Following Sisvel v Haier I back in Spring 2020, the German Federal Court of Justice has now released a second instalment for our delectation. Whilst the judgment addresses a number of issues and bears detailed scrutiny (see the linked article), it is tempting to use the imprecise summary "German FCJ brings 'German FRAND' into line with UK's Unwired case law".
The emphasis in Sisvel II is on being conduct-oriented rather than content-oriented [in the words of the UK Supreme Court, "...the FRAND obligation in the [ETSI] IPR Policy extends to the fairness of the process"]. Further, again aligning with the UK Supreme Court in Unwired, the FCJ held that the Huawei v ZTE framework presents a safe harbour for a SEP owner. It is clear that hold out was an issue that concerned the Court, with the suggestion being that the longer an implementer waits, the more effort / proactivity it needs to show to evidence its willingness (or that it is FRANDly?).
Finally, it is worth tritely observing that given the FCJ's decision that an abuse of a dominant position is only committed by a SEP owner's refusal to licence (categorically or implied from insisting on unreasonable terms) means that it is highly unlikely to be relevant in practice. That said, it will be interesting to see what happens when competing FRAND determinations from multiple jurisdictions come head-to-head: is it a refusal to licence if you are prepared to offer the terms set by one court, but not by another?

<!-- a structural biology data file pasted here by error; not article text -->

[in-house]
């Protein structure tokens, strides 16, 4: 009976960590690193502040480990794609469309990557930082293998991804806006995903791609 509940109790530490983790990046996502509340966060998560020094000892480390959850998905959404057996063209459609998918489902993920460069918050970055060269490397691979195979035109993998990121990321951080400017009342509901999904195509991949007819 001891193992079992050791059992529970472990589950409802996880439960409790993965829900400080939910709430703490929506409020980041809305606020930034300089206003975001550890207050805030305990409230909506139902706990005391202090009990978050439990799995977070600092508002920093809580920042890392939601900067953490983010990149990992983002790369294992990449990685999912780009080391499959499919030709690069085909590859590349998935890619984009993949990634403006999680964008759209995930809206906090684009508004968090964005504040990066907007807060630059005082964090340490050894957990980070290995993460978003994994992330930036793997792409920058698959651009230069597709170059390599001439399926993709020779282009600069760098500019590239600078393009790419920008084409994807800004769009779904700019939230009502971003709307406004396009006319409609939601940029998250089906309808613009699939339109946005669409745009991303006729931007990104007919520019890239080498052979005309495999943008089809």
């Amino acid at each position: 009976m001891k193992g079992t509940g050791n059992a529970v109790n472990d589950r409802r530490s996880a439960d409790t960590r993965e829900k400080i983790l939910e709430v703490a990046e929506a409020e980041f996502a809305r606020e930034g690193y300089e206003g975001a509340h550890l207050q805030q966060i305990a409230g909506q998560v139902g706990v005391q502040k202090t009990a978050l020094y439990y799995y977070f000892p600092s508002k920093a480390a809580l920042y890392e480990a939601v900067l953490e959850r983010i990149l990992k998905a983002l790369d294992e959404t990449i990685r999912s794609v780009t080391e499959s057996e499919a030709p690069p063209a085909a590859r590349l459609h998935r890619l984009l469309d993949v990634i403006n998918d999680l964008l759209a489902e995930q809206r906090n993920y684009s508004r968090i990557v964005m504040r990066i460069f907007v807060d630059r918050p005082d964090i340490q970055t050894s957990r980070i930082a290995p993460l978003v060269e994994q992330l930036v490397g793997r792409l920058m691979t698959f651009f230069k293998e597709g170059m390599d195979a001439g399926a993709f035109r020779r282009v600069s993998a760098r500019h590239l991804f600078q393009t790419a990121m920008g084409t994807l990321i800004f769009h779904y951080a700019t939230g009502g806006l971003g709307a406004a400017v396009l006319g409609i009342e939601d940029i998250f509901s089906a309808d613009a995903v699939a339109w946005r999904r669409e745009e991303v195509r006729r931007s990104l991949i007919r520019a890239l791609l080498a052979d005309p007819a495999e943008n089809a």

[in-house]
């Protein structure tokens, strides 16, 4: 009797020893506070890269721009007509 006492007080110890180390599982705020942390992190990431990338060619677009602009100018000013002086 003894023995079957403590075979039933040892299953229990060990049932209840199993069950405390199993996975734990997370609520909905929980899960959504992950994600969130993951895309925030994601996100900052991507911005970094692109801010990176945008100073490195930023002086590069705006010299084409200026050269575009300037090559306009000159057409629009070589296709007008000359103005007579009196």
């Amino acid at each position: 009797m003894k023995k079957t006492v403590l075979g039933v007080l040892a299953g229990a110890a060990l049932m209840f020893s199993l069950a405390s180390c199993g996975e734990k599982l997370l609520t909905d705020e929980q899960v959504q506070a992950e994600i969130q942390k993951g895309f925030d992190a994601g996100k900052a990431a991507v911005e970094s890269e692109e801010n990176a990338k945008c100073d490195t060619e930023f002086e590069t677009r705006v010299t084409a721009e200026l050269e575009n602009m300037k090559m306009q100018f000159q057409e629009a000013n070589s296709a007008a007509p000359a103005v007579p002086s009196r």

In addition to this detailed analysis, I would also commend this article from @IAM_Alerts on the topic.
Abuse is only committed by (i) a categorical refusal to license or by (ii) unreasonable conditions for the requested access, which the SEP-owner is not willing to budge from even at the end of negotiations, as this would manifest a refusal to offer the licensing agreement at FRAND conditions the implementer is entitled to.